This article explores multi-frequency magnetic atomic force microscopy (MFM-AFM) and its utilization in detecting magnetic fields.
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What is MFM-AFM?
A standard single frequency AFM is comprised of a boron-doped silicon (Si) or silicon nitride (Si3N4) cantilever with a length of a few micrometers and a single crystal diamond tip at the bottom of its free-end. It is used to measure linear interactions between tip and surface such as mapping the topography of surfaces with precision up to the nanometer scale.
The tip has a width of a few nanometers, which can oscillate vertically using a laser beam falling on the top of the cantilever and just above the diamond tip. Afterward, the laser beam reflects towards a photodiode. Any change in the position of the tip can be measured by the change in the path of the laser beam recorded by the photodiode. Other than a laser-photodiode-based scanning system, a system with piezoelectric material at the base of the cantilever and generated sinusoidal voltage can also be used to measure the deflection of the cantilever.
Dynamic-mode multi-frequency AFM (MF-AFM) is a step ahead of standard single-frequency AFM. It can simultaneously measure topography along with other modes of interactions between the tip and surface such as mechanical, electrical, magnetic, optical, and chemical. The frequency of the external signal (i.e. laser or sinusoidal voltage) can be varied to modulate with the oscillation of the cantilever.
It can be an amplitude modulation (AM) or a frequency modulation (FM). Based on amplitude or frequency modulation, the respective shift in the values of amplitude or frequency of the cantilever from their initial values to the resonance values can be used to measure both linear and non-linear interactions. The nonlinear interaction forces have a gradient along the path of oscillation of the tip.
Furthermore, MFM-AFM is specifically used for measuring localized magnetic fields on the surface of a substrate. Localized magnetic fields, also known as spin-orbit interactions, are formed by the interaction between the orbital motion of electrons around the nucleus of an atom and magnetic dipole moment due to the spinning of an unpaired electron.
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The tip of MFM-AFM consists of an additional ultra-thin layer of ferromagnetic material such as nickel (Ni). Usually, the Ni thin-film is deposited on a Si or Si3N4 wafer using the evaporation deposition method followed by attaching it to the apex of the tip using a focused ion beam (FIB) system. Moreover, it helps in decoupling magnetic forces from other similar interaction forces such as van der Waals and electrostatic forces.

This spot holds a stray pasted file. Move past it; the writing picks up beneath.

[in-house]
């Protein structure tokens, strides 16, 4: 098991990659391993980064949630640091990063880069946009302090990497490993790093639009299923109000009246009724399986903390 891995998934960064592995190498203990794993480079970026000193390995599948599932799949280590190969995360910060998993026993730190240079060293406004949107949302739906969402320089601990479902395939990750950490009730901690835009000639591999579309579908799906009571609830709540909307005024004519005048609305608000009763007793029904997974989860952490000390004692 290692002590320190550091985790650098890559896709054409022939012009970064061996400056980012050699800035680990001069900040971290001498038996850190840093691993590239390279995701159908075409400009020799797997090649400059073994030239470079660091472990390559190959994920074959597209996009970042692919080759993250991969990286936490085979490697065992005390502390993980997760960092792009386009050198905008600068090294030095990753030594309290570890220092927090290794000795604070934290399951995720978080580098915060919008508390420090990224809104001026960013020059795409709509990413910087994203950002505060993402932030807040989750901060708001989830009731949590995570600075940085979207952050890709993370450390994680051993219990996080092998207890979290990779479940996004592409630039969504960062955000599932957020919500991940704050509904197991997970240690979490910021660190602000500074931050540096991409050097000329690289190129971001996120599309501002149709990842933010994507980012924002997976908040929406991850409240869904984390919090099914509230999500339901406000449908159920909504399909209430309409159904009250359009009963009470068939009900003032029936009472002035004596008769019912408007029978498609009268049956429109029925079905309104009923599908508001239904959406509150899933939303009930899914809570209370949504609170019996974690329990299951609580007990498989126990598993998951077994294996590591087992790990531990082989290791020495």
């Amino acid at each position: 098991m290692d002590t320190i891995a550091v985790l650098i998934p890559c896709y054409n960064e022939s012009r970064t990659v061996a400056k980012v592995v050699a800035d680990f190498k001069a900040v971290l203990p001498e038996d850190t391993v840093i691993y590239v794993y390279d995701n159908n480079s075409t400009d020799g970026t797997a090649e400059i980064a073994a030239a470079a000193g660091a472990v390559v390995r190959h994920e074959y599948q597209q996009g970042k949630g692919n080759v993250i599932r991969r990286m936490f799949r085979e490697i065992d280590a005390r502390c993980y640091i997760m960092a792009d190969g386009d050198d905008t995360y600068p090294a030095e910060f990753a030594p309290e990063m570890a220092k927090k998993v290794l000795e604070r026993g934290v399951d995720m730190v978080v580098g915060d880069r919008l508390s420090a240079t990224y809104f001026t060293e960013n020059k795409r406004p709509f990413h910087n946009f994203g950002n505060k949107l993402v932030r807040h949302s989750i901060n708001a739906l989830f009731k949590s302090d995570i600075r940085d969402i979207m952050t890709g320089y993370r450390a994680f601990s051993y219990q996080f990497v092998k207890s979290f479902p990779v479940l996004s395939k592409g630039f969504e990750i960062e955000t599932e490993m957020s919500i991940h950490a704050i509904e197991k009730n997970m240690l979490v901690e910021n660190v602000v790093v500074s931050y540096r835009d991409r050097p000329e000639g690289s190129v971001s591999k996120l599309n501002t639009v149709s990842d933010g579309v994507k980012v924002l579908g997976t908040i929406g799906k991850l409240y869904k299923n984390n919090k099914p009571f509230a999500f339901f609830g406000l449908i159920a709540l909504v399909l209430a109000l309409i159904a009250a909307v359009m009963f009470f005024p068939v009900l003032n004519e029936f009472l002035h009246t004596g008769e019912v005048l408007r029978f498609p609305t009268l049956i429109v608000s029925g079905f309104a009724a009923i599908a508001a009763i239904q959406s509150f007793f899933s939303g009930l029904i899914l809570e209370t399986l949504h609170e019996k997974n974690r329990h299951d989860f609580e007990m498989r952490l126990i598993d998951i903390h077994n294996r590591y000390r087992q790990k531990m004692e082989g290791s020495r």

Methodology of MFM-AFM
Magnetic fields are detected by the two-pass method to segregate the magnetic image from the topography. In the first resonant mode, the tip is in a non-magnetized state to raster-scan the topography over the surface in direct physical contact mode. In the second resonant mode, i.e. magnetic field scanning, the tip is lifted to a selected height, and the separation between tip and substrate is kept constant.
Adequate tip-substrate separation can eliminate the effect of weak van der Waals force, thus, long-range magnetic forces can be measured with a high signal-to-noise ratio. Additionally, a coil is placed underneath the tip, which can be magnetized by a sinusoidal voltage or an electrical force between the biased tip and substrate. The coil-based tip magnetization is called fluxgate magnetometry.
Measurement of Viscoelastic Properties in Liquid Medium
Piezoelectric scanner and sinusoidal voltage-driven MFM-AFM suffers from limited maximum high-frequency capacity. Hence, properties that require high resonance frequencies are difficult to measure. Additionally, the measurement of viscoelastic properties using magnetic force modulation is significantly affected by inertial, hydrodynamic, and damping forces in fluxgate magnetometry.
Thus, such cases often incorporate calibration methods to eliminate the distortion of the frequency sweeping curves to obtain the actual resonance frequency and quality (Q) factor of the AFM probe in a liquid medium. A higher-quality factor means higher scanning speed, high image resolution, enhanced force sensitivity, and the requirement of less excitation signal.
Limitations of MF-AFM
Some major limitations of MF-AFM are as follows. It can scan a single surface in a single mode at a time; however, it can detect several dynamic interactions simultaneously. MF-AFM is vulnerable to thermal drift on the surface of the sample, and a high magnitude of interaction forces can damage the tip and the sample, which can affect the reproducibility of measured data. This technique also has a limited magnification and vertical oscillation range of cantilever.
MFM-AFM is a promising magnetic force modulated microscopy method used to detect and measure dynamic non-linear magnetic fields and magnetic field-induced properties accurately up to a very small level. Additionally, it can be used in vacuum, air, and a liquid medium with a very high Q-factor.
References and Further Reading
MULTI-FREQUENCY FLUXGATE MAGNETIC FORCE MICROSCOPY. (2008). https://www.researchgate.net/publication/314209668_MULTI-FREQUENCY_FLUXGATE_MAGNETIC_FORCE_MICROSCOPY
X. Meng, X. Wu, J. Song, H. Zhang, M. Chen, and H. Xie, "Quantification of the Microrheology of Living Cells Using Multi-frequency Magnetic Force Modulation Atomic Force Microscopy," in IEEE Transactions on Instrumentation and Measurement, Doi: 10.1109/TIM.2022.3153994 https://ieeexplore.ieee.org/document/9721022/
Zurich Instruments AG. (2019, December 20). Multi-Frequency Atomic Force Microscopy (MF-AFM). Zurich Instruments. https://www.zhinst.com/europe/en/applications/scanning-probe-microscopy/multi-frequency-afm